August 27, 2012
Credit: Credit: Boeing
Weapons sales by the United States tripled in 2011 to a record high, pumped up by $33.4 billion in sales to Saudi Arabia, but the international arms market is not likely to continue growing, according to a comprehensive new congressional report.
The United States sold $66.3 billion of weapons overseas in 2011, accounting for nearly 78 percent of all global arms sales, which rose to $85.3 billion in 2011, the highest level seen since 2004. The previous U.S. record was set in 2008, when arms sales reached $38.2 billion, measured in 2011 dollars.
“The extraordinary total value of U.S. weapons orders in 2011 distorts the current picture of the global arms trade market,” said the report by the nonpartisan Congressional Research Service, calling $66.3 billion in U.S. arms sales “a clear outlier figure.”
While Washington remained the world’s leading arms supplier, nearly all other major suppliers, except France, saw declines in 2011, according to the annual report prepared for Congress.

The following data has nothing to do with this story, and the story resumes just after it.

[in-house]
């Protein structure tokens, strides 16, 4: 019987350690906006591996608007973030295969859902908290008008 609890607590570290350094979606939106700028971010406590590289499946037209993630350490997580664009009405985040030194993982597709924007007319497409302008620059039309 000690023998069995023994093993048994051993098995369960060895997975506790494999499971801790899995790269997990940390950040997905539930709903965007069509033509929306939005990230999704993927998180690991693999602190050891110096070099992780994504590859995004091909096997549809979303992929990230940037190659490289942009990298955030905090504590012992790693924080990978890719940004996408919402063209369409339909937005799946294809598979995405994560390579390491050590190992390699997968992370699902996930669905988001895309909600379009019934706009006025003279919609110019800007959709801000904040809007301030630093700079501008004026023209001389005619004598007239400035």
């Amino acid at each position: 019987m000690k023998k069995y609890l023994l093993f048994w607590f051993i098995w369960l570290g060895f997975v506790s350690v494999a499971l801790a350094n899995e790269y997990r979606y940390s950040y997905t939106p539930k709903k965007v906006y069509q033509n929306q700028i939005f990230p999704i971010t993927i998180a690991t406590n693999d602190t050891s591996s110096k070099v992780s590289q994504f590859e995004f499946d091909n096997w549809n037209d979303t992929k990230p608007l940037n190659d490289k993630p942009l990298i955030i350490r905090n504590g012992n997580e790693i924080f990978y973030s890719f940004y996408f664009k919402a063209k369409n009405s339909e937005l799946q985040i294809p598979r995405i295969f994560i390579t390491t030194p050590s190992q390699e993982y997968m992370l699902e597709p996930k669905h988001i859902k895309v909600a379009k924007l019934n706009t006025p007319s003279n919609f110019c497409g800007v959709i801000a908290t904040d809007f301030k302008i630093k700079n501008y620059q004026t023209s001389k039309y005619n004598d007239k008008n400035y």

France signed arms sales valued at $4.4 billion in 2011, up from $1.8 billion a year earlier, but Russia, the world’s number two arms dealer, saw its sales nearly halved to $4.8 billion in 2011. The four major European suppliers -- France, the United Kingdom, Germany, and Italy -- saw their collective market share drop to 7.2 percent in 2011 from 12.2 percent a year earlier.
Saudi Arabia was the biggest arms buyer among developing countries, concluding $33.7 billion in weapons deals in 2011, followed by India with purchases of $6.9 billion and the United Arab Emirates with $4.5 billion.
Total annual global arms sales ranged between $42 billion and $67 billion in the period from 2004 to 2011, reaching a cumulative total of $467.9 billion in that 8-year period.
A weaker global economy, the European financial crisis and the slow international recovery from the recession of 2008 have dampened demand for new weapons, with many countries putting off or scaling back their purchases, the report found.